Another unusual benevolent bistro you can patronize in downtown Philadelphia is EAT Cafe, created by the Center for Hospitality and the Center for Hunger-free Communities at Drexel University in partnership with a local high-end restaurant group, plus local supermarkets, bakeries, and churches that donate about 15 percent of its food supply. When you finish your meal at the EAT Cafe, you get a piece of paper listing a “suggested price.” You can leave that amount, more, less, or no payment at all. The idea is to feed needy people in a mix with normal restaurant customers, hoping that charitable patrons will pay enough extra to cover the cost of the 20 percent or so of visitors who end up paying little or nothing. (The cafe is open selected weekdays for standard-price lunch, and selected weeknights for pay-what-you-can dinner.)
EAT is one of about 60 “pay what you can” restaurants that have grown up across the country over the last two decades with support from an Ohio-based nonprofit that inaugurated the practice. These currently serve 1.4 million meals a year, and more cafes are in development. Volunteer workers and donors allow the formula to work, but keeping menus and business operations as close to a for-profit restaurant as possible is central to attracting the middle-class diners who make these entities completely different from free soup-kitchens.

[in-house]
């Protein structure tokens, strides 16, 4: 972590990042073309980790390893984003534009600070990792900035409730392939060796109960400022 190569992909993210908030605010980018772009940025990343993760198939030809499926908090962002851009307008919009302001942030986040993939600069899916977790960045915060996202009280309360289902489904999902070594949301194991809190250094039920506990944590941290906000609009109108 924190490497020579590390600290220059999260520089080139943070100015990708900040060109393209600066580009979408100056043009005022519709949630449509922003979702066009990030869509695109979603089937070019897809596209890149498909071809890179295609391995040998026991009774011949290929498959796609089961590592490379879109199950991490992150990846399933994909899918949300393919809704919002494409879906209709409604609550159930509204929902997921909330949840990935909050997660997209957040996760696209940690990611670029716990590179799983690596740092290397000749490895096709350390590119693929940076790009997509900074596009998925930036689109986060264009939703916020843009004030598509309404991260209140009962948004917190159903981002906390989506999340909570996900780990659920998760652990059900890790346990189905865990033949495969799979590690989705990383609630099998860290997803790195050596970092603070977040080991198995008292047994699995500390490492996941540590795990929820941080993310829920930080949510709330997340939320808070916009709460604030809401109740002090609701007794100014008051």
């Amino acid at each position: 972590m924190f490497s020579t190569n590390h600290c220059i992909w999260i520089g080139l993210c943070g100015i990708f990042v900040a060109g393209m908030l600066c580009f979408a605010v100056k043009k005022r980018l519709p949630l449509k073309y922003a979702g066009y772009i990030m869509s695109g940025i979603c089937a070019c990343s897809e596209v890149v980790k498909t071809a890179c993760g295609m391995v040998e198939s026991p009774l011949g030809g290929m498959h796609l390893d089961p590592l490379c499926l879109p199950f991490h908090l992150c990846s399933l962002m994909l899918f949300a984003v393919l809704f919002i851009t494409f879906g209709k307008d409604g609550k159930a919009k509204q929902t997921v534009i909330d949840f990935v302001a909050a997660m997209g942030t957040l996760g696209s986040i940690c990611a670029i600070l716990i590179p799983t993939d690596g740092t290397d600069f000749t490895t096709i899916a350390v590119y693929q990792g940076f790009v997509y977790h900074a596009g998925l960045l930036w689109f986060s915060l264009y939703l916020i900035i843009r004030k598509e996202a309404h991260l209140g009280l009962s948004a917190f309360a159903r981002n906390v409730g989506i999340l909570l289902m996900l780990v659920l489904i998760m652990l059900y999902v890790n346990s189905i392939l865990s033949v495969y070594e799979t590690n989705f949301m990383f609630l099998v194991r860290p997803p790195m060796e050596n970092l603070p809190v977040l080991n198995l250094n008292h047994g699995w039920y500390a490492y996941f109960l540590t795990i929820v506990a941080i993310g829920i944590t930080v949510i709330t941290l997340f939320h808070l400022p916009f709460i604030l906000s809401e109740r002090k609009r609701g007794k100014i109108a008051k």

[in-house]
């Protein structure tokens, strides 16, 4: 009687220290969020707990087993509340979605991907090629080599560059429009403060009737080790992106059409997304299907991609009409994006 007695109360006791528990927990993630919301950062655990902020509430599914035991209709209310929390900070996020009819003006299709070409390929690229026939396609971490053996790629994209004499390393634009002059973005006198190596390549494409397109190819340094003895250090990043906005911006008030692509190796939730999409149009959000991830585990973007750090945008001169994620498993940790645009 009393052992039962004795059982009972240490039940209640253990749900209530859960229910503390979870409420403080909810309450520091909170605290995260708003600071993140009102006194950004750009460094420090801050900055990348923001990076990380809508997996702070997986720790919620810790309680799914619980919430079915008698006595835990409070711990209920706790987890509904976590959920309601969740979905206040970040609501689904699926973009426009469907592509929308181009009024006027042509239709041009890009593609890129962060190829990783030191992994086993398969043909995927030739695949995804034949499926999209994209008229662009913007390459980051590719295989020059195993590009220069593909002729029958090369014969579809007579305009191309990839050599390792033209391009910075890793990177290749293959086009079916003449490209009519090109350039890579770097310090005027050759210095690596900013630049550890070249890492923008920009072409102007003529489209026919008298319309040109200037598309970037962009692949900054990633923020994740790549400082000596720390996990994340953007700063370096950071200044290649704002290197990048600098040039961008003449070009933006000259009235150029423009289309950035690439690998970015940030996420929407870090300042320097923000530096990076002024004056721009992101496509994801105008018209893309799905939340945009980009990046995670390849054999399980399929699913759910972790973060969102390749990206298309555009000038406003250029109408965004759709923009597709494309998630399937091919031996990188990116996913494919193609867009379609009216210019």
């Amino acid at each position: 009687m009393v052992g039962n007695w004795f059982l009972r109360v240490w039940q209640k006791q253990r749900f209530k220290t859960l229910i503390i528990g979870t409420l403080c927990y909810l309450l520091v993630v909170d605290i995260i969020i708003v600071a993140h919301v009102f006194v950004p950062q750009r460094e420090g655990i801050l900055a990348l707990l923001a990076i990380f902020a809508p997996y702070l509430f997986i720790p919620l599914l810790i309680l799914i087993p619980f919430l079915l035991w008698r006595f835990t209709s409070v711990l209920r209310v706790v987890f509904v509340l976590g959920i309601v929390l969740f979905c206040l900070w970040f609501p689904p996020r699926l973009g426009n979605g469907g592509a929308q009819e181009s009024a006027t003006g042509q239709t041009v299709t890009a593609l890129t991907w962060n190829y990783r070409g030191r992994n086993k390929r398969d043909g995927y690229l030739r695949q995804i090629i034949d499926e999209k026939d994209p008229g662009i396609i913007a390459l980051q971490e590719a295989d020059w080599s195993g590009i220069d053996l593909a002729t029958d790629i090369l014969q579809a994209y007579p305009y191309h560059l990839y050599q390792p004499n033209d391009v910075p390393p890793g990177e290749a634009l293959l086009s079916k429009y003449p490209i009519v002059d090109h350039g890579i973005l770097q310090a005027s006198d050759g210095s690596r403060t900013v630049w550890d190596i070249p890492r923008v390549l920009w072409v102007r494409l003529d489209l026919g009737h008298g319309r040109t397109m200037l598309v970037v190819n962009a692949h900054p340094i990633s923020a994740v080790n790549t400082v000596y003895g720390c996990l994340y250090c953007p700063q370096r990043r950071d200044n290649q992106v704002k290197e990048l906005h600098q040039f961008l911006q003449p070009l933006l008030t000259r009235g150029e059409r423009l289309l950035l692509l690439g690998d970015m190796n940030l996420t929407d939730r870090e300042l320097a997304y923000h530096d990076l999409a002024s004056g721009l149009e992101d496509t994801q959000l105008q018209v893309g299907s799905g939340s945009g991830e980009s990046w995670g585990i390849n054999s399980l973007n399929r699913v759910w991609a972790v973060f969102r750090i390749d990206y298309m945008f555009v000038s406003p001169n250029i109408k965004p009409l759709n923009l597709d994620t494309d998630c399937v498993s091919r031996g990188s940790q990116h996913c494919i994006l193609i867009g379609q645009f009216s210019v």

In a world where 60 percent of all restaurants go bust in their first year even without this pricing variable, it’s a tricky formula. One way some “pay what you can” restaurants keep things working is by asking diners who can’t pay to instead provide an hour of volunteer labor. Philadelphian Dorothea Bongiovi, who founded two such eateries with her husband, rock musician Jon Bon Jovi, says trading an hour of work gives clients “a sense of dignity and belonging, where they have participated in their meal in some way.” These stints offer low-income people a chance to work alongside middle-class volunteers, and get some practical experience and training that can lead to paid employment in the hospitality business.
Some food establishments have been created specifically to hire individuals who’ve had a hard time getting a foot on the job ladder. The Monkey & the Elephant is a coffee house formed to employ former foster children as they age out of the system. Foster-care alumni are at much higher risk of joblessness, reliance on public assistance, incarceration, and living on the street. This cafe aims to circumvent those outcomes.
There are also more traditional eateries in Philadelphia that fold charitable kindnesses into their normal business operations. At Rosa’s Fresh Pizza, any customer who donates $1 can stick a Post-It note on the wall. Later, any hungry person without the funds to pay can retrieve one of those Post-Its and redeem it for a slice of pie. About 50 to 100 such transactions take place every day.
Schmear It has a main restaurant, pop-up branches, and a food truck that all hawk bagels. And every two weeks it allows customers to nominate their favorite nonprofit—to which a portion of profits are then donated.
Karl Zinsmeister is author of The Almanac of American Philanthropy.